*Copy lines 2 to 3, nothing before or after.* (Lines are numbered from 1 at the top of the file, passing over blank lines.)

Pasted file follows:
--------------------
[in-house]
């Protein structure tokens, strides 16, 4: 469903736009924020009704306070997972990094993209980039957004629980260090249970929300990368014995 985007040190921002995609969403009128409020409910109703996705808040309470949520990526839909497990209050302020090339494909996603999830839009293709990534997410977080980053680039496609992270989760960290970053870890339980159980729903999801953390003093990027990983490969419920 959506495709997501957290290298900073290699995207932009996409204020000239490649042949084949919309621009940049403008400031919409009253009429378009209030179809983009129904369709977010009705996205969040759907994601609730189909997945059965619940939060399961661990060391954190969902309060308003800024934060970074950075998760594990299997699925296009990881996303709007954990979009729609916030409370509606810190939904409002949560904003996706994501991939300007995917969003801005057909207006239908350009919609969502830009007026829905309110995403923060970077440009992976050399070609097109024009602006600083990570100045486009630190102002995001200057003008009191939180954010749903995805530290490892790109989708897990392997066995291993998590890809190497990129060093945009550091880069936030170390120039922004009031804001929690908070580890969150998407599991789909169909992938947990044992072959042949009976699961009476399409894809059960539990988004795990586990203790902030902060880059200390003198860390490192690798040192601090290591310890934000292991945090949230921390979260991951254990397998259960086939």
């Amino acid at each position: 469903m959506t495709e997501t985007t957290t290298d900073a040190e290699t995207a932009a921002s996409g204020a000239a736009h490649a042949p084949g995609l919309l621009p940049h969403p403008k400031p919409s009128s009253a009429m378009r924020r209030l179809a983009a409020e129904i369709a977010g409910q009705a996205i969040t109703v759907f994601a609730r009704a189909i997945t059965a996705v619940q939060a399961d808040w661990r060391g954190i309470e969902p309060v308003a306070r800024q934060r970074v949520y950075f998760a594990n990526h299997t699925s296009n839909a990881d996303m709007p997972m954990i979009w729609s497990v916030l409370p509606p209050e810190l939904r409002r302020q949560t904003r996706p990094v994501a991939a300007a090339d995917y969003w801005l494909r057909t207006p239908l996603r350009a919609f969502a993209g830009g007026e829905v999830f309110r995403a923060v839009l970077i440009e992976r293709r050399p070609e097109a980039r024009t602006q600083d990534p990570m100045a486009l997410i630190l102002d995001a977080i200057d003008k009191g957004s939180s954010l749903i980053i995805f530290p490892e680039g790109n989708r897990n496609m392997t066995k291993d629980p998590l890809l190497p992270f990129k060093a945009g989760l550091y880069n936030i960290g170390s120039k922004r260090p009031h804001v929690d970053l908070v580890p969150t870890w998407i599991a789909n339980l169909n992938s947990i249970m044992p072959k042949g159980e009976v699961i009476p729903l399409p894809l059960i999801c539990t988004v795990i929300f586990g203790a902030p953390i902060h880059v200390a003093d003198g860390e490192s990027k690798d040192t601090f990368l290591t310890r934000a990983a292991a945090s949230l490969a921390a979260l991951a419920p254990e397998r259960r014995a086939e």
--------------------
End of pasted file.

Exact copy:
């Protein structure tokens, strides 16, 4: 469903736009924020009704306070997972990094993209980039957004629980260090249970929300990368014995 985007040190921002995609969403009128409020409910109703996705808040309470949520990526839909497990209050302020090339494909996603999830839009293709990534997410977080980053680039496609992270989760960290970053870890339980159980729903999801953390003093990027990983490969419920 959506495709997501957290290298900073290699995207932009996409204020000239490649042949084949919309621009940049403008400031919409009253009429378009209030179809983009129904369709977010009705996205969040759907994601609730189909997945059965619940939060399961661990060391954190969902309060308003800024934060970074950075998760594990299997699925296009990881996303709007954990979009729609916030409370509606810190939904409002949560904003996706994501991939300007995917969003801005057909207006239908350009919609969502830009007026829905309110995403923060970077440009992976050399070609097109024009602006600083990570100045486009630190102002995001200057003008009191939180954010749903995805530290490892790109989708897990392997066995291993998590890809190497990129060093945009550091880069936030170390120039922004009031804001929690908070580890969150998407599991789909169909992938947990044992072959042949009976699961009476399409894809059960539990988004795990586990203790902030902060880059200390003198860390490192690798040192601090290591310890934000292991945090949230921390979260991951254990397998259960086939």
């Amino acid at each position: 469903m959506t495709e997501t985007t957290t290298d900073a040190e290699t995207a932009a921002s996409g204020a000239a736009h490649a042949p084949g995609l919309l621009p940049h969403p403008k400031p919409s009128s009253a009429m378009r924020r209030l179809a983009a409020e129904i369709a977010g409910q009705a996205i969040t109703v759907f994601a609730r009704a189909i997945t059965a996705v619940q939060a399961d808040w661990r060391g954190i309470e969902p309060v308003a306070r800024q934060r970074v949520y950075f998760a594990n990526h299997t699925s296009n839909a990881d996303m709007p997972m954990i979009w729609s497990v916030l409370p509606p209050e810190l939904r409002r302020q949560t904003r996706p990094v994501a991939a300007a090339d995917y969003w801005l494909r057909t207006p239908l996603r350009a919609f969502a993209g830009g007026e829905v999830f309110r995403a923060v839009l970077i440009e992976r293709r050399p070609e097109a980039r024009t602006q600083d990534p990570m100045a486009l997410i630190l102002d995001a977080i200057d003008k009191g957004s939180s954010l749903i980053i995805f530290p490892e680039g790109n989708r897990n496609m392997t066995k291993d629980p998590l890809l190497p992270f990129k060093a945009g989760l550091y880069n936030i960290g170390s120039k922004r260090p009031h804001v929690d970053l908070v580890p969150t870890w998407i599991a789909n339980l169909n992938s947990i249970m044992p072959k042949g159980e009976v699961i009476p729903l399409p894809l059960i999801c539990t988004v795990i929300f586990g203790a902030p953390i902060h880059v200390a003093d003198g860390e490192s990027k690798d040192t601090f990368l290591t310890r934000a990983a292991a945090s949230l490969a921390a979260l991951a419920p254990e397998r259960r014995a086939e």